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The Eurovision Song Contest has long divided opinion – hailed by some as the most popular symbol of European unification, others consider it mere cultural trash.
This was no different this year. But at a time where Europe is facing bigger challenges than ever, this year’s edition of Eurovision had a notable political twist.
Voting blocs have become more prevalent over the last decade. Most likely due to the introduction of televoting in 1997 and increasing numbers of contestant. Research has found a range of different factors influences these voting patterns, including political, as well as cultural and linguistic aspects. Migration and diasporas also play a role – and probably explains how this year’s entry for Poland, Michal Szpak, who was second to last after the jury votes, managed to secure an eventual top ten finish due to a huge audience vote from spread across Europe.
Nonetheless, there’s good reason to think that this year’s edition of Eurovision was the most political yet, with some of Europe’s biggest current challenges getting explicit mentions:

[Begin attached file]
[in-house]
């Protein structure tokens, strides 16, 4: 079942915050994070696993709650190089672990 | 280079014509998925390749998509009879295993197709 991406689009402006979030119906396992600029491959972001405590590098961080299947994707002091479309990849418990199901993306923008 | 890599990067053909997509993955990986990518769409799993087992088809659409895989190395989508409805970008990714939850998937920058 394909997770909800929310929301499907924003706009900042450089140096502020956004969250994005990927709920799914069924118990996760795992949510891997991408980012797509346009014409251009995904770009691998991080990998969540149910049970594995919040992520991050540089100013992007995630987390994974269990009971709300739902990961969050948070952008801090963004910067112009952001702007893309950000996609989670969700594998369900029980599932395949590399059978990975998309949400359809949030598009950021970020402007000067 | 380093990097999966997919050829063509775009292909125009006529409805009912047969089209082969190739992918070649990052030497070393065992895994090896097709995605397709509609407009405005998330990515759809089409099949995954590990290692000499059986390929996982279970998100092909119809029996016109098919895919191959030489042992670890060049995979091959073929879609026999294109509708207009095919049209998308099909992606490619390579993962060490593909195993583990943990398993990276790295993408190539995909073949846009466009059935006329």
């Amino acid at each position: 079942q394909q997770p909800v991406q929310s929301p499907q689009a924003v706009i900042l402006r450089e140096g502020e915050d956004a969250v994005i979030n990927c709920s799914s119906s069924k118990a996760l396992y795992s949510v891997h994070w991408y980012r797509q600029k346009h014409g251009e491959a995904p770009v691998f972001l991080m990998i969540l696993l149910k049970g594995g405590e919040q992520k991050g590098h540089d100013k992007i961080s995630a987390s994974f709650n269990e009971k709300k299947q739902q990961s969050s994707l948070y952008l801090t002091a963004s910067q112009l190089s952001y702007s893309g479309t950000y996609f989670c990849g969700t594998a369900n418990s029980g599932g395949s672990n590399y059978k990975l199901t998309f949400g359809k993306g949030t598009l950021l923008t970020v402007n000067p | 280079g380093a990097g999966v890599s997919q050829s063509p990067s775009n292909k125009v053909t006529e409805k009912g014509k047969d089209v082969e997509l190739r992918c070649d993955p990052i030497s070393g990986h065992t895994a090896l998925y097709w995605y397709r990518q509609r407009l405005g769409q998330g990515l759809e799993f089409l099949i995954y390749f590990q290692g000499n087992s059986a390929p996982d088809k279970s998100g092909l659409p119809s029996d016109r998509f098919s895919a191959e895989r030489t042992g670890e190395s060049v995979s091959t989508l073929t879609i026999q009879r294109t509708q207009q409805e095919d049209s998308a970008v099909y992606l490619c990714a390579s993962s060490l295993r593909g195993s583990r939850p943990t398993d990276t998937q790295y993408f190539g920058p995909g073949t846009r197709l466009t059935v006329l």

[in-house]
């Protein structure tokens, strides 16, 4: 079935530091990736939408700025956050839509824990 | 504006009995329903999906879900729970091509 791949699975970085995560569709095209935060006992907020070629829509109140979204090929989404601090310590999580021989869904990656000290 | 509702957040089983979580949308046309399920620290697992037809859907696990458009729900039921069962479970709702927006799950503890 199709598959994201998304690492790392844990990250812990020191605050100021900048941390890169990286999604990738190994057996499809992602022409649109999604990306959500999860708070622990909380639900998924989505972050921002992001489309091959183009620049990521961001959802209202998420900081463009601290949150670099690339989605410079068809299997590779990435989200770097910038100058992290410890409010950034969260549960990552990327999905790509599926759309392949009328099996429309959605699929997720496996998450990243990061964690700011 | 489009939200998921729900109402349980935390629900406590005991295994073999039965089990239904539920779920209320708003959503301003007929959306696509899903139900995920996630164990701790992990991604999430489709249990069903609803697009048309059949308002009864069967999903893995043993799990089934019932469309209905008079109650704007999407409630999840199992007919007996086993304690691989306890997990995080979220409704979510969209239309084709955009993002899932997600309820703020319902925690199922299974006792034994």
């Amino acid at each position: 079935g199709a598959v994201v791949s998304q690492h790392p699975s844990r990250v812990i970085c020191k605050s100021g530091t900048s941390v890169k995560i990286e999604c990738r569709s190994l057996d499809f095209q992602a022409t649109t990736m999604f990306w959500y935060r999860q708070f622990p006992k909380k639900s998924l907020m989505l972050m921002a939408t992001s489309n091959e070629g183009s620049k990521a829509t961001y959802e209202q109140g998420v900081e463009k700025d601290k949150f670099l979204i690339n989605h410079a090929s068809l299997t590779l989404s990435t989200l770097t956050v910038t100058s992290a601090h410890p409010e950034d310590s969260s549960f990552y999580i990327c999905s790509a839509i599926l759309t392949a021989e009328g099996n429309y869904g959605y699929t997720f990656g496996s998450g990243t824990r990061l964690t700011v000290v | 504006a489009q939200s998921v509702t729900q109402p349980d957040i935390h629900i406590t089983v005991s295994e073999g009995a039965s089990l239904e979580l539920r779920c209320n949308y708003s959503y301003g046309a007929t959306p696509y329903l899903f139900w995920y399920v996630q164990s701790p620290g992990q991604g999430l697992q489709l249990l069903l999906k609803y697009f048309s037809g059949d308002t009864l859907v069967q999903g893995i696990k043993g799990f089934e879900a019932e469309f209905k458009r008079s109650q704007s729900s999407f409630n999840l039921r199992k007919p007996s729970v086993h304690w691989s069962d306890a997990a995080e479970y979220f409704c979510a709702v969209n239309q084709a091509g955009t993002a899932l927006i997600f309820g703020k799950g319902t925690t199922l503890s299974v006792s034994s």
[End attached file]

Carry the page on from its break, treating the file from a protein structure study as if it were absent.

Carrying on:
Crimea - The conflict between Ukraine and Russia took centre stage, as Ukraine’s entry 1944 – which evoked the deportation of Crimean Tatars by the Soviet Union – won this year’s contest.
The Refugee Crisis - This year’s theme ‘Come Together’ arguably called upon Europeans to unite themselves around this challenge. Both the entries from Bosnia Herzegovina and Greece were interpreted as referring to the refugee crisis. Most explicitly, during one of the semi-finals, the dance performance ‘Grey People’ was shown during the interval as a tribute to the refuges. The BBC’s decision not to air it is equally notable in the same week where DCMS ’White Paper on the future of the BBC was published – a paper that hasn’t silenced fears over political interference.
Brexit - Not quite as explicitly, Eurovision also entered into the debate about the UK’s upcoming referendum on their EU membership. For instance, Brexit supporter John Redwood noted that Germany, France, Spain and Italy failed to give the UK any votes – a sign, to him, that the ‘EU don’t seem to appreciate us – as usual’.
Arguably though, Poland’s secret to success this year was based on the opposite: more European participation, rather than less. And, according to the charmingly mangled English of the Swedish hosts, ‘the future belongs to the Eurovisionaryies, not to the Eurodon’tyounaries’.
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Ulrike is a research and evaluation specialist with 15 years of experience of working with arts and cultural organisations in the UK and internationally.
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